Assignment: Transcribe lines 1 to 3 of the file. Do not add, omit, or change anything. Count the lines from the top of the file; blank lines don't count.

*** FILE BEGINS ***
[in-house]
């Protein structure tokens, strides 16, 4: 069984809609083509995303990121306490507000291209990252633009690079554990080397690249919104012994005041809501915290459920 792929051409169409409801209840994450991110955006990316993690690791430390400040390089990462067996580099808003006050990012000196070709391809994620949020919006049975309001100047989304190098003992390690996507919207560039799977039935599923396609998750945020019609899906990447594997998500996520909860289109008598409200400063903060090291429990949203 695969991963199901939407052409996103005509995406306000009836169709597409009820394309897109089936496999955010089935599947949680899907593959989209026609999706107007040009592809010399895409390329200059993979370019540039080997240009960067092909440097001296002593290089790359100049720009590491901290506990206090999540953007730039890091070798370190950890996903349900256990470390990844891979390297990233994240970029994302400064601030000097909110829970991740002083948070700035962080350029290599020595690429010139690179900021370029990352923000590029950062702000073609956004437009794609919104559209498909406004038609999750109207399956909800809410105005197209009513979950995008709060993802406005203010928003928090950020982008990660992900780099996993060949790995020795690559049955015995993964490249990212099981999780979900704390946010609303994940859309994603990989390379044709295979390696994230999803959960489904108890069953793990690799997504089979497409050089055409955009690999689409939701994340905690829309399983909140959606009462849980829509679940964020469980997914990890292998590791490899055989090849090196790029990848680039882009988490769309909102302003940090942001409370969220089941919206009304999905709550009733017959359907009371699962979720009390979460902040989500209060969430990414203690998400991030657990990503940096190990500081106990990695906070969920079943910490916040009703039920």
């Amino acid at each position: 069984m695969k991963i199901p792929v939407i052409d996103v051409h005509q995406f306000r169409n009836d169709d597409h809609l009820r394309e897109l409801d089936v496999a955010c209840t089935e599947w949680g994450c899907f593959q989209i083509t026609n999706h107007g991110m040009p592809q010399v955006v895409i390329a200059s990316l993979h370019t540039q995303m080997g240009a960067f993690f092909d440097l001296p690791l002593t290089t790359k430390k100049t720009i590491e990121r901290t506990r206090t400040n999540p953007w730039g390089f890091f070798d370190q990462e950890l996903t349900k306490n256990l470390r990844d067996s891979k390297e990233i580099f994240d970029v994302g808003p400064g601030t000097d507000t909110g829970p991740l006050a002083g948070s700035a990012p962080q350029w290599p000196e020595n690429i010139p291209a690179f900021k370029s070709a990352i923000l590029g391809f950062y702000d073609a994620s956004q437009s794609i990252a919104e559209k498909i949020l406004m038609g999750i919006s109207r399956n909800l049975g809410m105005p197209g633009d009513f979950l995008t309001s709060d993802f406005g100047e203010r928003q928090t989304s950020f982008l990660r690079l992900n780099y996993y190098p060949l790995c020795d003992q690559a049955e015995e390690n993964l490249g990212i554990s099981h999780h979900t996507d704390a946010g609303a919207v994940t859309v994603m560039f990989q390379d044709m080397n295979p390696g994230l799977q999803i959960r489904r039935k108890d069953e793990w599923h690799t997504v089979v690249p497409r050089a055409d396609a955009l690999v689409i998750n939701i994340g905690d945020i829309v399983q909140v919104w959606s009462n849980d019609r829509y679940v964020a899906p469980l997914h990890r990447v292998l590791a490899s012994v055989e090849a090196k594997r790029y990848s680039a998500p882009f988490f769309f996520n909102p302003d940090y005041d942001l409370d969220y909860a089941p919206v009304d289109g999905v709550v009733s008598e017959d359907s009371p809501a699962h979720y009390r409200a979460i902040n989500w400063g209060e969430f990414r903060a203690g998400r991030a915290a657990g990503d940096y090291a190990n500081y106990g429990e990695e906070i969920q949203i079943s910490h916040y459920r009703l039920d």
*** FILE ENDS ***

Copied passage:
[in-house]
């Protein structure tokens, strides 16, 4: 069984809609083509995303990121306490507000291209990252633009690079554990080397690249919104012994005041809501915290459920 792929051409169409409801209840994450991110955006990316993690690791430390400040390089990462067996580099808003006050990012000196070709391809994620949020919006049975309001100047989304190098003992390690996507919207560039799977039935599923396609998750945020019609899906990447594997998500996520909860289109008598409200400063903060090291429990949203 695969991963199901939407052409996103005509995406306000009836169709597409009820394309897109089936496999955010089935599947949680899907593959989209026609999706107007040009592809010399895409390329200059993979370019540039080997240009960067092909440097001296002593290089790359100049720009590491901290506990206090999540953007730039890091070798370190950890996903349900256990470390990844891979390297990233994240970029994302400064601030000097909110829970991740002083948070700035962080350029290599020595690429010139690179900021370029990352923000590029950062702000073609956004437009794609919104559209498909406004038609999750109207399956909800809410105005197209009513979950995008709060993802406005203010928003928090950020982008990660992900780099996993060949790995020795690559049955015995993964490249990212099981999780979900704390946010609303994940859309994603990989390379044709295979390696994230999803959960489904108890069953793990690799997504089979497409050089055409955009690999689409939701994340905690829309399983909140959606009462849980829509679940964020469980997914990890292998590791490899055989090849090196790029990848680039882009988490769309909102302003940090942001409370969220089941919206009304999905709550009733017959359907009371699962979720009390979460902040989500209060969430990414203690998400991030657990990503940096190990500081106990990695906070969920079943910490916040009703039920």
């Amino acid at each position: 069984m695969k991963i199901p792929v939407i052409d996103v051409h005509q995406f306000r169409n009836d169709d597409h809609l009820r394309e897109l409801d089936v496999a955010c209840t089935e599947w949680g994450c899907f593959q989209i083509t026609n999706h107007g991110m040009p592809q010399v955006v895409i390329a200059s990316l993979h370019t540039q995303m080997g240009a960067f993690f092909d440097l001296p690791l002593t290089t790359k430390k100049t720009i590491e990121r901290t506990r206090t400040n999540p953007w730039g390089f890091f070798d370190q990462e950890l996903t349900k306490n256990l470390r990844d067996s891979k390297e990233i580099f994240d970029v994302g808003p400064g601030t000097d507000t909110g829970p991740l006050a002083g948070s700035a990012p962080q350029w290599p000196e020595n690429i010139p291209a690179f900021k370029s070709a990352i923000l590029g391809f950062y702000d073609a994620s956004q437009s794609i990252a919104e559209k498909i949020l406004m038609g999750i919006s109207r399956n909800l049975g809410m105005p197209g633009d009513f979950l995008t309001s709060d993802f406005g100047e203010r928003q928090t989304s950020f982008l990660r690079l992900n780099y996993y190098p060949l790995c020795d003992q690559a049955e015995e390690n993964l490249g990212i554990s099981h999780h979900t996507d704390a946010g609303a919207v994940t859309v994603m560039f990989q390379d044709m080397n295979p390696g994230l799977q999803i959960r489904r039935k108890d069953e793990w599923h690799t997504v089979v690249p497409r050089a055409d396609a955009l690999v689409i998750n939701i994340g905690d945020i829309v399983q909140v919104w959606s009462n849980d019609r829509y679940v964020a899906p469980l997914h990890r990447v292998l590791a490899s012994v055989e090849a090196k594997r790029y990848s680039a998500p882009f988490f769309f996520n909102p302003d940090y005041d942001l409370d969220y909860a089941p919206v009304d289109g999905v709550v009733s008598e017959d359907s009371p809501a699962h979720y009390r409200a979460i902040n989500w400063g209060e969430f990414r903060a203690g998400r991030a915290a657990g990503d940096y090291a190990n500081y106990g429990e990695e906070i969920q949203i079943s910490h916040y459920r009703l039920d």